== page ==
Because of this, agents need to go.
“When I sign a client .. I tell them, ‘I need you to fire your agent. I don’t want to fight with the agent, I don’t want to have arguments with them. I have a broader view of your career than your agent does.’ In each instance, my client has complied. I just like to be in complete control of my client’s career.”
As for the Talent Agency Act – the curious California law (at least in the eyes of talent managers) that precludes managers from procuring work for their clients – Gardner said he figured out how to work around it via a conversation with the late Pat McQueeney, who had only had one client, Harrison Ford, since the days of “American Graffitti.”
“She said, ‘I’ll share a secret with you: I am a talent agent as well as a manager. Harrison doesn’t want an agent.’”
How does that work?
“Well if you read all of the case law, or all the guild rules, agents are not allowed to produce. Harrison wanted Pat to be a producer of his shows and I wanted to produce. I wanted to produce all of my clients’ TV shows and movies and I didn’t want to lose that mobility if I were also an agent.
“She said, ‘You don’t have to. The only agents who are precluded from producing are agents who are franchised with the guilds. You can become a talent agent and remain unfranchised and still produce.’
“So, from 1981, here is the first couple sentences of my management contract:
“You acknowledge that I am a licensed talent agent in the state of California, and will be seeking and procuring employment under that license for which I will charge zero commission. Prospectively, in each instance that I do procure employment for you, I will subsequently from that day forward be acting as your manager.
“I’ve been doing that ever since.”
Gardner went on to explain his philosophy on negotiating.
“Negotiating for me is a great joy, it’s a dance,” he said. “My favorite negotiations are with people across the tables who are smart and funny. I am of the school that if two rational parties want something to happen, there is always a way.
“I was asked 20 years ago what my negotiating style was. I had never thought about that. There was a billboard campaign in the 1960s in central Florida, the Florida Highway Patrol. In the 60s when things were so tense, and there was a friction between the law and young people, the Florida Highway Patrol put up a billboard of a patrolman looking very beneficent and nonconfrontational and the copy was: ‘Florida Highway Patrol. Courteous Intimidation.’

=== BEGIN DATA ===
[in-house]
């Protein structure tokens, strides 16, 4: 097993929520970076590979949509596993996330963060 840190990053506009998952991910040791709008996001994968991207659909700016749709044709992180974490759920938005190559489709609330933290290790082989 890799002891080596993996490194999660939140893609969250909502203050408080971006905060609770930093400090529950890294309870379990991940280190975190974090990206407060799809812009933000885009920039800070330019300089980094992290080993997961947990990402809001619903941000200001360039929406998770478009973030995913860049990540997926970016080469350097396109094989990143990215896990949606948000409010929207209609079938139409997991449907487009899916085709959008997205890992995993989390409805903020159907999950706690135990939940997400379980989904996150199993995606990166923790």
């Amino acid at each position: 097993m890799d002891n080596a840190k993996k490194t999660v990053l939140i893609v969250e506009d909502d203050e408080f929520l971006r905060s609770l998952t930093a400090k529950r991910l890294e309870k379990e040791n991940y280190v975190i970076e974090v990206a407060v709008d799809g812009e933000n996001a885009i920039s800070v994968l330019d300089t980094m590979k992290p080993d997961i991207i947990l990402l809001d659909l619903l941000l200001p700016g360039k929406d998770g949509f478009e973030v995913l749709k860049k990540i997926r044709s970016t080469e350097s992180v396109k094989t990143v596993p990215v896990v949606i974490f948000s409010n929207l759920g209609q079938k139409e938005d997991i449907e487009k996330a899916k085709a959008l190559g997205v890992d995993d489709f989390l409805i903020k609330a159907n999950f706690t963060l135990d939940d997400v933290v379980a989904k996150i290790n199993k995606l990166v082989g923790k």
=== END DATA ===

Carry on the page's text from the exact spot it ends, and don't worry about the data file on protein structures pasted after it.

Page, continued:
“That came into my head years later when I was being interviewed. It worked great.”
The question, of course, is how to put ‘courteous intimidation’ into action.
“I try to jam them with a smile. I dunno,” Gardner said. “I’m pleasantly aggressive. I try to make people laugh as often I can, which is how I avoided fights in junior high. And I think the most important thing is I never compose anything in negotiation that I cannot immediately defend. I don’t cavalierly suggest something just for the sake of suggesting it. I’ll suggest it then say, ‘Here’s why my client deserves this’ or why it is appropriate for the deal.”
He added that it helps, over the years, because he ends up negotiating with the same people and over time they know he’ll followup with his suggestion, and just don’t bother asking why.
Gardner added that he has had a lot of luck with 50 years of clients, but some of course have not been great.
“There has been six times in my 48 years where I have dismissed a client,” he said. “Normally, it falls into the life-is-too-short department. Talent tends to have a sense of entitlement. Many have a justified sense of entitlement, others an exaggerated one. I think talent is a compulsion and it comes from a lack of self-worth. When one has a dirth of self worth, one looks externally for the validation they should feel internally.
“Those people who have that, if they have talent, they seek that external substitute from the audience, from people recognizing them, from autographs, from reviews. It’s so interesting that the ones that seem externally have the most self confidence, to be so supremely egomaniacal and narcisistic are the ones with the most severe absence of self worth. In six instances in 48 years clients of mine have turned out to be that extreme example. No matter what you do for them, they always feel they deserve more. “
Gardner’s current roster includes Richard Belzer, Paul Shaffer, Bettye LaVette and Todd Rundgren.